When considering divorce process options, you may also want to consider timing. The unique challenges brought on by the COVID-19 pandemic – shutdowns, layoffs, childcare challenges, slowdowns, and shortages – left a mark, and many of the problems are ongoing. We are all trying to adapt to a new normal that isn’t even fully defined. This means that it is wise to approach your divorce strategically, carefully considering your spouse’s and your current financial circumstances as well as what is likely in the coming months.
If you are discussing divorce process options and making a decision about whether to file for divorce now or only proceed with negotiations now and file later, you should consider that any money spouses earn prior to filing is generally considered joint property unless a prenup exists stating otherwise, and is, therefore, subject to division. Money earned after a divorce action has been filed, on the other hand, is typically not subject to division and generally remains the income of the spouse that earned that money.
Why Wait To File For Divorce?
At this point in the year, it may be beneficial to wait to file for divorce until after the new year if you get significant benefits for filing your tax returns jointly. You can only file jointly if you are still married as of December 31, so if that is important for your family’s finances next year, you might decide to wait. It is also sometimes easier to file early in the year from an accounting standpoint, as pay stubs, W2s, 1099s, and other year-end documentation are readily available.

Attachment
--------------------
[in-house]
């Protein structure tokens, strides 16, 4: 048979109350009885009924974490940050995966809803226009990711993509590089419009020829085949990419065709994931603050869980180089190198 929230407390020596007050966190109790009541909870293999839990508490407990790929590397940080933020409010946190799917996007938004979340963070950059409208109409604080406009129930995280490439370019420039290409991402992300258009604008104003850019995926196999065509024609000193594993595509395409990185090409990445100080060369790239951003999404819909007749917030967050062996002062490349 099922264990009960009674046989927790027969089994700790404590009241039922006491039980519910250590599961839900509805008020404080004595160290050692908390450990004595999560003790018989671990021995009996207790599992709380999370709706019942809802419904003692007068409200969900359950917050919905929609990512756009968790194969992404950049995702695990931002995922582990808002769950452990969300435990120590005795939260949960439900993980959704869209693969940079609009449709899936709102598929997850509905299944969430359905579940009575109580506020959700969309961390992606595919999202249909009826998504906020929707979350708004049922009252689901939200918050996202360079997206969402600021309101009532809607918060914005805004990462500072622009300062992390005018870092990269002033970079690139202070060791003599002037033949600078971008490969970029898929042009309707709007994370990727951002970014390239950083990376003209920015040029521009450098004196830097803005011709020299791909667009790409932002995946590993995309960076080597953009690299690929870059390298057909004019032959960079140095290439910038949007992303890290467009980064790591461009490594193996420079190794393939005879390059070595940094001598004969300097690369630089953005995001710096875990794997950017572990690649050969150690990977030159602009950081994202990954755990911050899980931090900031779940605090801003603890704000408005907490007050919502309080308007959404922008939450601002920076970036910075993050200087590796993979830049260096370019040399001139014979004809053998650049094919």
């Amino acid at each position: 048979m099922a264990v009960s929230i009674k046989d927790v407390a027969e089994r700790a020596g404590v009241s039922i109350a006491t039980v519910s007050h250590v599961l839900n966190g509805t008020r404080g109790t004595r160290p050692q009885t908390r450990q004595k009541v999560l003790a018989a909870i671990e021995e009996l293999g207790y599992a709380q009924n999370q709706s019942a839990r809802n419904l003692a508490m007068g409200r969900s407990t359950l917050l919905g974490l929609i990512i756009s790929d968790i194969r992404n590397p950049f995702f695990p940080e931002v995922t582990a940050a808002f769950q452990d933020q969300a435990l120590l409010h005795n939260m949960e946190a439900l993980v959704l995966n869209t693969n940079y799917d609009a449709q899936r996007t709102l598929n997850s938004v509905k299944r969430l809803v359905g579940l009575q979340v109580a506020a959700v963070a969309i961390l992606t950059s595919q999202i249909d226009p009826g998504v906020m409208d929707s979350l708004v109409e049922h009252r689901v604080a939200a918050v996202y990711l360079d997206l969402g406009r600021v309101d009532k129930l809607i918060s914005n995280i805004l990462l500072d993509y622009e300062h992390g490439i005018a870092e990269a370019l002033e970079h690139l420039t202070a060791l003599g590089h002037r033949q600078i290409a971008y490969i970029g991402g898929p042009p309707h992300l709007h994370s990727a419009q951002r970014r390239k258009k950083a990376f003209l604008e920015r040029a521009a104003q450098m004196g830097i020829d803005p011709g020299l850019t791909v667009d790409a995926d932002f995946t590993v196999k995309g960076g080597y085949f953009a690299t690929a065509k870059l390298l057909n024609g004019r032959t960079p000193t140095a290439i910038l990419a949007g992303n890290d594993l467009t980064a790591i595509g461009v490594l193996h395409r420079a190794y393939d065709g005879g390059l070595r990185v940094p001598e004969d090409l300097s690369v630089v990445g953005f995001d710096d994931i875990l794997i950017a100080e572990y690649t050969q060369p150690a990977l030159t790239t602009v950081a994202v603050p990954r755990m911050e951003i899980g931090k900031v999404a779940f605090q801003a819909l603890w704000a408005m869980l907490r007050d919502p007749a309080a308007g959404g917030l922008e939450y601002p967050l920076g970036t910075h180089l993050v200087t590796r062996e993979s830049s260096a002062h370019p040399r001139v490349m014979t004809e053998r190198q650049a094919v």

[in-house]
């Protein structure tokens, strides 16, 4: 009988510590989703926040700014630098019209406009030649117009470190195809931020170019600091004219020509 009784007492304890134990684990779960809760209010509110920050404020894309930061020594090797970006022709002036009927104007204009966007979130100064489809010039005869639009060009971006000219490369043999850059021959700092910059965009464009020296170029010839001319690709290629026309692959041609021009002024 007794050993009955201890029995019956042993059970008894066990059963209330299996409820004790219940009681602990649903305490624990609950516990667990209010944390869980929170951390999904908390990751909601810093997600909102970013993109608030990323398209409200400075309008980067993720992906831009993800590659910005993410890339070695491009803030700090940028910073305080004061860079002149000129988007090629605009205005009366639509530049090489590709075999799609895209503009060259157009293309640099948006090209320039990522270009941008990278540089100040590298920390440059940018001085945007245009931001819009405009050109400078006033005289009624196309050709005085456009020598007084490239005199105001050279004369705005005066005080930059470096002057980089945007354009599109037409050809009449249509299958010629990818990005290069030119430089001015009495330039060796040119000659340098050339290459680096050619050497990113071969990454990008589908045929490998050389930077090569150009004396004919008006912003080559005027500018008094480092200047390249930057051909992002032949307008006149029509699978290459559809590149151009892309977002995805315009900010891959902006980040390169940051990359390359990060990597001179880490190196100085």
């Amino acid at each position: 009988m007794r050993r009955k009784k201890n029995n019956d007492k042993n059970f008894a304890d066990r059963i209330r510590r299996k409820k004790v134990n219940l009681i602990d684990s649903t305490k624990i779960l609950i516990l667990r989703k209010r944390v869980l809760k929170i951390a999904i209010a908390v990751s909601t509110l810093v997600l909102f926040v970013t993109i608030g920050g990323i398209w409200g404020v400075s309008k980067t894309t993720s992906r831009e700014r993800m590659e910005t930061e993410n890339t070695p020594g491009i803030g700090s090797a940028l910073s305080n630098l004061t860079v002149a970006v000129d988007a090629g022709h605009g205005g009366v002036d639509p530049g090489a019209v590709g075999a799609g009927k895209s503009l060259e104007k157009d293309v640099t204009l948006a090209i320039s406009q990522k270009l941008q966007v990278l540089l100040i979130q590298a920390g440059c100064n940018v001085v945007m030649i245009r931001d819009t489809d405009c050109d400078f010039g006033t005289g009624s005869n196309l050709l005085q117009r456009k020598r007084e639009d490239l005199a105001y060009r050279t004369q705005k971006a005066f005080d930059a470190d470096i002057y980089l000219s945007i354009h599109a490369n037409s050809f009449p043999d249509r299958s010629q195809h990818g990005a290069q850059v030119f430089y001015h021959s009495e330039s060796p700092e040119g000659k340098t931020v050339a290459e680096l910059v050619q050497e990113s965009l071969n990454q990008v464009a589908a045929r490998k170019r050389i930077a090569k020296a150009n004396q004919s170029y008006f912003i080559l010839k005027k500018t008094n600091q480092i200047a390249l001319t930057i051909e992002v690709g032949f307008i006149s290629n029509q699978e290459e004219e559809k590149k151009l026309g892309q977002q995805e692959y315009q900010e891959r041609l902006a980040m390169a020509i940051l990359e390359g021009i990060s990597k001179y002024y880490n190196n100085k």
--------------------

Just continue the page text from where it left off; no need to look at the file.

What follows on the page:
Why File Now?
If your income took a significant hit in 2020 and you expect to pay spousal or child support, you may want to file for divorce now. Most states look at current earnings and, depending upon the circumstances, your recent past earnings history in determining income for support calculations. If you are still experiencing negative impacts in 2021 due to the pandemic, or expect the future impacts to get worse for you, you might choose to delay filing to factor those current circumstances into your process.
Divorce Process Options That Put Family First
Financial circumstances aren’t the only considerations. Do you feel your family is ready for the emotional upheaval of another major transition? If not, perhaps you can discuss the different divorce process options and if you agree you and your spouse can begin negotiations now, but hold off on filing with the court until things have settled down. Perhaps with so much changing already, you feel you might as well get it all over with at once. Once you decide when to proceed, you will also need to decide what type of divorce process you will use.
Collaborative Practice is a community of independent professionals offering divorce process options for resolving conflict throughout the Kansas City metro area. Our Attorneys represent client goals and interests, working as a team toward mutual satisfaction. Our Financial Professionals help gather financial information related to assets, liabilities, income, and expenses, assisting the team with financial issues of property division and cash flow. Our Mental Health Professionals focus on communication, problem-solving skills, and the development of a parenting plan, if applicable.
For help determining which divorce process options best suit your specific situation, click here or call Collaborative Practice Kansas City at 913-380-2560.